I think it’s because I can barely stand to let a loaf sit in my grocery bag for more than a millisecond before ripping it out and smearing it with butter. In fact, sometimes I can’t even be bothered to slice it or spread the butter on with a knife. So how could I possibly have the patience to bake it my own? Plus, I have to admit that something about the task has always seemed daunting.
That’s all changing this week as I attempt a carbohydrate crash course by baking a different bread each day. Without a bread maker. Break out the active yeast and let’s get going.
(Recipe adapted from bagelrecipes.net)
1 egg white
1 potato, peeled and quartered
1 packet of active dry yeast (7 g)
4 cups of high-gluten or bread flour
¼ cup vegetable oil
1 ½ tablespoons of sugar, divided
½ tablespoon of salt
cornmeal (for pan)
First, some bagel tips. The reason I am putting these at the beginning is because, if you’re anything like me, chances are you’d skip over them otherwise:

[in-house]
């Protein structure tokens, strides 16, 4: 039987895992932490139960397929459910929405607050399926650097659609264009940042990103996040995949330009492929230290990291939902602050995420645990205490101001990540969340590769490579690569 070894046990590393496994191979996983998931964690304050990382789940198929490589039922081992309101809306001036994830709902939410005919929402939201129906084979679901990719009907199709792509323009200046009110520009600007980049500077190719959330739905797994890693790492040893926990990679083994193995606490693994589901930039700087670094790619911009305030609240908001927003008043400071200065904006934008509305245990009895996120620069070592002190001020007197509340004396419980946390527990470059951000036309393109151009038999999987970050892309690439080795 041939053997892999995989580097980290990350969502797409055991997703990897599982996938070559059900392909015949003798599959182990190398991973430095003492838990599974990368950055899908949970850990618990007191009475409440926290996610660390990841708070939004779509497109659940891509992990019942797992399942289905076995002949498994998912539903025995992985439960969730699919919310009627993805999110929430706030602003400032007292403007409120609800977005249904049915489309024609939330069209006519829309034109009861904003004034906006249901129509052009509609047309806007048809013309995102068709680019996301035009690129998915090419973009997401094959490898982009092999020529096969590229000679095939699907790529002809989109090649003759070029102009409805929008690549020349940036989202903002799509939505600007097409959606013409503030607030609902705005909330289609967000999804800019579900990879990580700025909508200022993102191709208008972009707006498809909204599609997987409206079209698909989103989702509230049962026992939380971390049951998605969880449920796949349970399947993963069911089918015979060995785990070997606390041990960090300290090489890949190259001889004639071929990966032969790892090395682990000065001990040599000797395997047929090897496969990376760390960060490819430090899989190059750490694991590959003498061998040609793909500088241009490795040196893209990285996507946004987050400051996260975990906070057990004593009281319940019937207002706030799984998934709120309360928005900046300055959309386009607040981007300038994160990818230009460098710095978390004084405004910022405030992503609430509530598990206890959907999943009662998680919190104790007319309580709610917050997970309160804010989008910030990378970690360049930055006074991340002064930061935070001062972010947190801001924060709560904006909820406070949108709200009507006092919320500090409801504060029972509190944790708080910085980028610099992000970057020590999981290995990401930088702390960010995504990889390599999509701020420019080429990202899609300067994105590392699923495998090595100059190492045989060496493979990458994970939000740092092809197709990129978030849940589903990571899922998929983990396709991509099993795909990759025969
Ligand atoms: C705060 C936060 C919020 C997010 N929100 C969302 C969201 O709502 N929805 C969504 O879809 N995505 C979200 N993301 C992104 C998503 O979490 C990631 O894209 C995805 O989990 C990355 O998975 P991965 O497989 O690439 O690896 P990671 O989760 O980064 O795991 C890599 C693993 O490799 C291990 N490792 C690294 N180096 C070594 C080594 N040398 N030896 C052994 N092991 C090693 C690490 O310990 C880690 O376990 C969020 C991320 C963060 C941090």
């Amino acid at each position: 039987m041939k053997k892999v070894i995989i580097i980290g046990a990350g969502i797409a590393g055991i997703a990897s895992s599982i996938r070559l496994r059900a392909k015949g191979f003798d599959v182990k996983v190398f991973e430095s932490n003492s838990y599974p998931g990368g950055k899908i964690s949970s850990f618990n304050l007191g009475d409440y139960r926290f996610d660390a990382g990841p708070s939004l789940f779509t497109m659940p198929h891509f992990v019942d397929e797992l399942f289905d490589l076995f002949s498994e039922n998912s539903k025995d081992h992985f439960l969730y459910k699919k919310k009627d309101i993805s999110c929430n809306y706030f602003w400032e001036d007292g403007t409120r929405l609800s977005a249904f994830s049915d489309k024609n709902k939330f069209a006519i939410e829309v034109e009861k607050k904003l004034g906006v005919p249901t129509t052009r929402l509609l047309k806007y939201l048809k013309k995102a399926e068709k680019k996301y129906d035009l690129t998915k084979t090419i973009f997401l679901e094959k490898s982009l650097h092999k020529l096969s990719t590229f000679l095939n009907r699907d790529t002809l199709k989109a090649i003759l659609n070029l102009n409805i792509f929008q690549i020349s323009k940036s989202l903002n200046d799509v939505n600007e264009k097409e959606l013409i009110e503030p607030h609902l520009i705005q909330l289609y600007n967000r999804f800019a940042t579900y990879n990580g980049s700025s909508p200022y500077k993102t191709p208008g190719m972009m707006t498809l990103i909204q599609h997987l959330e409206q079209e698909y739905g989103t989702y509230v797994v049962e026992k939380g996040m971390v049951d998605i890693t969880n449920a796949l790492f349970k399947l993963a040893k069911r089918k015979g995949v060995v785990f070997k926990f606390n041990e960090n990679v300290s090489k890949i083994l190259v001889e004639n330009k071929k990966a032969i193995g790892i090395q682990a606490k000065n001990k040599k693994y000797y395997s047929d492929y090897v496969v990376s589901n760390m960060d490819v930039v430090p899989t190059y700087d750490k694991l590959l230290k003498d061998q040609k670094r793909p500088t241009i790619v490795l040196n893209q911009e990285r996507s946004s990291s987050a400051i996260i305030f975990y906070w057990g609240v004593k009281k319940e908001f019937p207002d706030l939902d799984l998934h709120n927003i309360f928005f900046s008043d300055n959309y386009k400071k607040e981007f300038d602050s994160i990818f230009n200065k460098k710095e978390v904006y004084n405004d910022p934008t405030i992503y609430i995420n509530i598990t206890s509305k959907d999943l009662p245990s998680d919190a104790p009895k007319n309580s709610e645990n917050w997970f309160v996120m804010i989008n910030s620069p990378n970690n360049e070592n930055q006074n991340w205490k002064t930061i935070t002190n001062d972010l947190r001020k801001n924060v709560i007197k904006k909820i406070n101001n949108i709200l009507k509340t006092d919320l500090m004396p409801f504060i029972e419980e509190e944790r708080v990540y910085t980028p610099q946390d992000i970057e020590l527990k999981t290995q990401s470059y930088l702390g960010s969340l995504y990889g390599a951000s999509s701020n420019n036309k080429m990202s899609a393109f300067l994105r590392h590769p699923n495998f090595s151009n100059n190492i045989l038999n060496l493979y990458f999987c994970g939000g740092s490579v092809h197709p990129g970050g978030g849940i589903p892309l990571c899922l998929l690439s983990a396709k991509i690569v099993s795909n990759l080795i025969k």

- When you dissolve the yeast in the water, be sure the water is about 110 degrees. Any hotter and the yeast will die, any colder and it will not develop properly.
- Use high-gluten flour. I used all-purpose flour and the finished products weren’t as “bagely” as I thought they should be. The high gluten flour apparently makes them chewier.
- Try adding two tablespoons malt syrup. It wasn’t in the recipe I used, but supposedly it adds a more authentic look and flavor.
- When in doubt, knead it out. I didn’t knead my dough enough, so my bagels weren’t as puffy and chewy as I would like—kneading develops the gluten and allows the dough to rise. The picture below shows how mine fell a little flat:
First, boil a peeled and quartered potato in water for 15 minutes. Toss (or save for later?) the potato. Let 1/3 cup of the potato water cool to 110 degrees and then mix in the yeast, letting it dissolve. Set this aside for three minutes.